SÃO PAULO — Brazil’s leading presidential candidates went head-to-head late on Tuesday in the first televised debate ahead of October’s general election.
Seven of the 11 presidential candidate took part in the event, including incumbent president and Workers’ Party candidate, Dilma Rousseff, and her two main rivals, Marina Silva of the Brazilian Socialist Party, and Social Democracy Party candidate Aécio Neves.
The rivals were asked to define their positions on crime, education, the economy, and political reform, as well as taking one another to task on other prickly issues, such as the oil giant Petrobras, the legalisation of abortion, and crimes against the LGBT community.
The presidential hopefuls chose to aim many of their questions at Rousseff, who is vying for a second term in office and spent much of her allotted time defending her record on social programmes and job creation.
Neves condemned the president’s economic track record of high inflation and sluggish economic growth. Rousseff accused Neves’s party of “breaking Brazil three times” when they were in power, with the incumbent taking one of the more memorable swipes of the night: “My government generated more jobs in four years than yours in eight.”
Neves also attacked Rousseff’s handling of Brazilian oil giant Petrobras, the recent subject of both political scandal and parliamentary inquiries, but the president rebuffed the accusation, highlighting the company’s growth since the Social Democracy Party last held the reins.
‘No silver bullet’
Rousseff and Neves briefly attacked new candidate Marina Silva, who stepped up as the Socialist Party’s presidential candidate after the death of Eduardo Campos in a plane crash on 13 August.
However, the pair kept the majority of their questions for each other, in a bid to sideline Silva and maintain a traditional either-or, two-party race:
“Rousseff and Neves don’t want to give Silva credit as a contender. Silva spent three hours criticizing the party polarization, but did not go into specifics about what she would do,” Brazilian writer and journalist Mauricio Savarese told the Anadolu Agency (AA).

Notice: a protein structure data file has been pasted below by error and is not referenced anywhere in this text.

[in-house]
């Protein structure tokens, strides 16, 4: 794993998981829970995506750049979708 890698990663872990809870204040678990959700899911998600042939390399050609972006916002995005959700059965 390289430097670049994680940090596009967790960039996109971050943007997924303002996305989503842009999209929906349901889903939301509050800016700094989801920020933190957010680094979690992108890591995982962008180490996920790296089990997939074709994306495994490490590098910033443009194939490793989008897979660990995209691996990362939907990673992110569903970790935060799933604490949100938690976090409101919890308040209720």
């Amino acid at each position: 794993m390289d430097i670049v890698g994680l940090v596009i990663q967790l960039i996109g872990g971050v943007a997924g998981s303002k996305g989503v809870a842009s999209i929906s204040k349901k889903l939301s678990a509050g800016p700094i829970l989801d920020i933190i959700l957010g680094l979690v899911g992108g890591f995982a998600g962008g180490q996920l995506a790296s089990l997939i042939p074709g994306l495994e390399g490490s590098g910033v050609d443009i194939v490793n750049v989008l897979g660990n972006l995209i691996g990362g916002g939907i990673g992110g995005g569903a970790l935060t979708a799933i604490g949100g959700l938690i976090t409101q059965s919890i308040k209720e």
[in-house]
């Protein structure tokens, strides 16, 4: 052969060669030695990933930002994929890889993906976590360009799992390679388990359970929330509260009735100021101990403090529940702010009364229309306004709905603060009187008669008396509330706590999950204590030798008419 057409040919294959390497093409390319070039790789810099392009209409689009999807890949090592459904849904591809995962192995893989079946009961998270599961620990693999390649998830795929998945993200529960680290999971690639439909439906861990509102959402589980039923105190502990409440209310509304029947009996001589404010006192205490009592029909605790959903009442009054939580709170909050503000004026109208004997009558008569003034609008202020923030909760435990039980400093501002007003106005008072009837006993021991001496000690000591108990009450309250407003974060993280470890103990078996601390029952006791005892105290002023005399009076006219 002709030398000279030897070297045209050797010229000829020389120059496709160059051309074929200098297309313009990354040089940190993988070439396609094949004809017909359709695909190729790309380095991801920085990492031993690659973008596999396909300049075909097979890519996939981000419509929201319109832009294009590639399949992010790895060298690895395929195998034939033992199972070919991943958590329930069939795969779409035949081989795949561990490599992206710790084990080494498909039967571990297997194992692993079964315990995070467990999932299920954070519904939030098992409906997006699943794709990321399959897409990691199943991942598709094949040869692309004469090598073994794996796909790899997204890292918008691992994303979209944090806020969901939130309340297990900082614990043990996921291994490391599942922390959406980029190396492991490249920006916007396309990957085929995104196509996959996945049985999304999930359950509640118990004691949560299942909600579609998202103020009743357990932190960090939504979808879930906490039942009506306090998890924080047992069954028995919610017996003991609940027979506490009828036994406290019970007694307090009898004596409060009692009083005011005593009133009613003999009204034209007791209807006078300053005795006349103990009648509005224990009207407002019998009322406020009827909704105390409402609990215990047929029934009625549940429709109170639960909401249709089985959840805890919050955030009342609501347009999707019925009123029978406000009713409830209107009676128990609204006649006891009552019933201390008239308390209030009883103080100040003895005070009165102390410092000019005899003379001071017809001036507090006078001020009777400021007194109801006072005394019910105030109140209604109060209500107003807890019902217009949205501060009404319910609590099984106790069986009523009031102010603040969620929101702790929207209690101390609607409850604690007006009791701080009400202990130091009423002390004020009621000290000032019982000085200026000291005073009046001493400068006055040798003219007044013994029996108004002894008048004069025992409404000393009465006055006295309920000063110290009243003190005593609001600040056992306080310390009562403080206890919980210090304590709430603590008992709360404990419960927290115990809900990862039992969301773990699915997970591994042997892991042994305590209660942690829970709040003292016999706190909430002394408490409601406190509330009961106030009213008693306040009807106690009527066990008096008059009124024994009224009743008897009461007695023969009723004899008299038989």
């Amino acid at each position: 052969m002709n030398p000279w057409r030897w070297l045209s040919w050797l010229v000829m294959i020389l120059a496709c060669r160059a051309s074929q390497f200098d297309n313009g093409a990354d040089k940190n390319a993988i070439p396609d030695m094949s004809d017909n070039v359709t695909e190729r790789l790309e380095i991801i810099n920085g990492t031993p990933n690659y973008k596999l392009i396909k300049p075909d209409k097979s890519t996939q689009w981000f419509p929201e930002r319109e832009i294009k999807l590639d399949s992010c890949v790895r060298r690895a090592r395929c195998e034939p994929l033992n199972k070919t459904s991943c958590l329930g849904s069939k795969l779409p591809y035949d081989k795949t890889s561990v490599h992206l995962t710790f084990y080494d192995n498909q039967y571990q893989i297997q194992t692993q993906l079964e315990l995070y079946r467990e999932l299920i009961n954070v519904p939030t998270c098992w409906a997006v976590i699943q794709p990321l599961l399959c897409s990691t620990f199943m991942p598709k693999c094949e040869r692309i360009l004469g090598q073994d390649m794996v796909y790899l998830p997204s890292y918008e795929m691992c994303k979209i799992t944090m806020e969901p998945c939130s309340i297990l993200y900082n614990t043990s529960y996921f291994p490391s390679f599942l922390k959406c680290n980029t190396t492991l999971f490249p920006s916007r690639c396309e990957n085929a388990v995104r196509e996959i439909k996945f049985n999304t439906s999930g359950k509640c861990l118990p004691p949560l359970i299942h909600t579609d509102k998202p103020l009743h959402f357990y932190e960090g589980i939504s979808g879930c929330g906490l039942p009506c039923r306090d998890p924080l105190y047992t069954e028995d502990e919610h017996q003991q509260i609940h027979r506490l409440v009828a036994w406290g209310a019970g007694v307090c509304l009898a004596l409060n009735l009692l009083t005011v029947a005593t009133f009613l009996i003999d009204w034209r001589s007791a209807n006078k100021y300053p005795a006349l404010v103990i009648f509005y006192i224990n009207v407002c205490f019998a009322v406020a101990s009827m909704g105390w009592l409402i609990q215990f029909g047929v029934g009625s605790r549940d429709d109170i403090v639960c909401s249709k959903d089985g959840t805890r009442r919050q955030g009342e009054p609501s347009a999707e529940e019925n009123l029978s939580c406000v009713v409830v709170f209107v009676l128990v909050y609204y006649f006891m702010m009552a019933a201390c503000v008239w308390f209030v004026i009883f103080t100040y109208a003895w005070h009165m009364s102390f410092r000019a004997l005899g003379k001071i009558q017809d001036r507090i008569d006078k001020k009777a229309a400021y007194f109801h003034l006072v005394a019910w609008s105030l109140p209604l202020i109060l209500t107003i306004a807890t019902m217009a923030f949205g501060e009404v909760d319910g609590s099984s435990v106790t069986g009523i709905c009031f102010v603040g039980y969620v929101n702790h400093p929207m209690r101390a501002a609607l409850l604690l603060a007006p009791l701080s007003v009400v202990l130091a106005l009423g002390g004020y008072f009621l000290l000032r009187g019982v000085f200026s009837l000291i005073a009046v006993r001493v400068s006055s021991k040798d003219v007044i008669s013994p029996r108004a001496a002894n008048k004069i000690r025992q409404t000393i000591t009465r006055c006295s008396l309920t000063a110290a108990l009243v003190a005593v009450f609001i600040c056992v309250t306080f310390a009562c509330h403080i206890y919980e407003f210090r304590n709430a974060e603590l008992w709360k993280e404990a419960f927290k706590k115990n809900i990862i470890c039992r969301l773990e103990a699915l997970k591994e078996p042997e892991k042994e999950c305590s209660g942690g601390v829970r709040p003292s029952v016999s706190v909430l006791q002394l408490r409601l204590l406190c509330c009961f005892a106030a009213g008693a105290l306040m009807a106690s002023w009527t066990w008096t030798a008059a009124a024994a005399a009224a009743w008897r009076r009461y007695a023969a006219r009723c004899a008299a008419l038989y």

“The candidates simply tried to reinforce their positions.”
However, others said Silva at least partly managed to embody Brazil’s desire for change, which brought over a million Brazilians out onto the streets last year in mass anti-government protests demanding political reform and improved public services, among other grievances.
Silva strategically praised former presidents Luiz Inácio Lula da Silva and Fernando Henrique Cardoso, from Rousseff and Neves’s parties respectively, in an attempt to bridge the two-party divide, and defended picking the best politics from both worlds.
In the predicted Silva-Rousseff election runoff, Silva would seek both Neves’s supporters and alienated Workers’ Party voters.
None of the candidates stood out as having won the debate, the majority of commentators and Brazilians on social media agreed, criticising the dearth of clear proposals from all candidates, but many singled out Silva as being particularly vague and lacking in detail.
“No one fired the silver bullet that would cause an opponent irreversible damage,” political commentator Marcelo de Moraes wrote in the Estado de São Paulo newspaper, adding that Silva’s tendency to accept criticism and praise others was likely attributable to her rising support among the electorate.
Silva ‘would win runoff’
The latest Ibope election poll, released hours before the first televised debate, showed that support for Silva had skyrocketed and that, for the first time, she was predicted to beat Rousseff in an almost-certain second round of voting.
Published by the Estado de São Paulo, it is the first poll to be taken since the start of political advertising on national television and radio, and the first since Marina Silva was officially confirmed as the PSB’s new presidential candidate.
It showed support for Rousseff had dropped four points to 34 percent, with Silva placing a close second on 29 percent. Neves also fell four points to 19 percent.
In a runoff between Rousseff and Silva, the poll predicted Silva would win by 45 percent to 36 percent.
The result for Silva was even better than in the first poll released after Campos’s death, released by Datafolha on 18 August, showing Silva with 21 percent of voter support, overtaking Neves to take second place, and tying with Rousseff in a second-round scenario.
Campos had been polling third, with nine percent in the last Ibope poll.
Some have attributed Silva’s surge in popularity to emotions following Campos’s death and a “novelty factor,” but others argue her experience and low rejection rate mean she now stands a real chance of winning in what is now a much closer election.
Brazil’s financial markets have been buoyed by the news of a strong contender against Rousseff, whose tight hold on fiscal policy is strongly disliked.
All eyes are now on Marina Silva’s interview on Brazil’s primetime news show Jornal Nacional on Wednesday evening. The 15-minute grilling has proven a tough ride for other candidates, including Rousseff, whose complicated, numbers-heavy answers drew widespread criticism.
“Silva’s performance on Jornal Nacional will be key for her to be seen as a credible candidate,” Savarese told the AA.
Voters head to the polls for the first round of the compulsory general election vote on 5 October. Should no candidate reach 50 percent, which appears increasingly likely, a second round will be held on 26 October.